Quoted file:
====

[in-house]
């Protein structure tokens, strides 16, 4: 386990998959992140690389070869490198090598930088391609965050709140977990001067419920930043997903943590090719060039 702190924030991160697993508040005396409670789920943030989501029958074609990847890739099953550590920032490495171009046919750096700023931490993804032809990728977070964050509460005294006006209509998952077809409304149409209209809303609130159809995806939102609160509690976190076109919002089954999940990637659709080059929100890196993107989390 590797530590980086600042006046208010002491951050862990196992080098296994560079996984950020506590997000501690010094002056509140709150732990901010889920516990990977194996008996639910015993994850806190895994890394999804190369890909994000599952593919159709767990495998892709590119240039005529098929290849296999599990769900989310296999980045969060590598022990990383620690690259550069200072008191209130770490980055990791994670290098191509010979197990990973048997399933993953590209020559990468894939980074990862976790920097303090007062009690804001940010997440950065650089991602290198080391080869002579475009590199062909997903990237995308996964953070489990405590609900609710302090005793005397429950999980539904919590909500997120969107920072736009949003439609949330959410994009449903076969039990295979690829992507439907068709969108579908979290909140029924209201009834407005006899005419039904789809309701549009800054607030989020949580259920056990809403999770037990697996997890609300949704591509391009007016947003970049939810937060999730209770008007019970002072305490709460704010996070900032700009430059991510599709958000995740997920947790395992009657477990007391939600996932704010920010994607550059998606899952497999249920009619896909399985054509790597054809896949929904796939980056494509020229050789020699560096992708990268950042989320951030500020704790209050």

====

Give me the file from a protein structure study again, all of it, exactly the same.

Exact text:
[in-house]
């Protein structure tokens, strides 16, 4: 386990998959992140690389070869490198090598930088391609965050709140977990001067419920930043997903943590090719060039 702190924030991160697993508040005396409670789920943030989501029958074609990847890739099953550590920032490495171009046919750096700023931490993804032809990728977070964050509460005294006006209509998952077809409304149409209209809303609130159809995806939102609160509690976190076109919002089954999940990637659709080059929100890196993107989390 590797530590980086600042006046208010002491951050862990196992080098296994560079996984950020506590997000501690010094002056509140709150732990901010889920516990990977194996008996639910015993994850806190895994890394999804190369890909994000599952593919159709767990495998892709590119240039005529098929290849296999599990769900989310296999980045969060590598022990990383620690690259550069200072008191209130770490980055990791994670290098191509010979197990990973048997399933993953590209020559990468894939980074990862976790920097303090007062009690804001940010997440950065650089991602290198080391080869002579475009590199062909997903990237995308996964953070489990405590609900609710302090005793005397429950999980539904919590909500997120969107920072736009949003439609949330959410994009449903076969039990295979690829992507439907068709969108579908979290909140029924209201009834407005006899005419039904789809309701549009800054607030989020949580259920056990809403999770037990697996997890609300949704591509391009007016947003970049939810937060999730209770008007019970002072305490709460704010996070900032700009430059991510599709958000995740997920947790395992009657477990007391939600996932704010920010994607550059998606899952497999249920009619896909399985054509790597054809896949929904796939980056494509020229050789020699560096992708990268950042989320951030500020704790209050």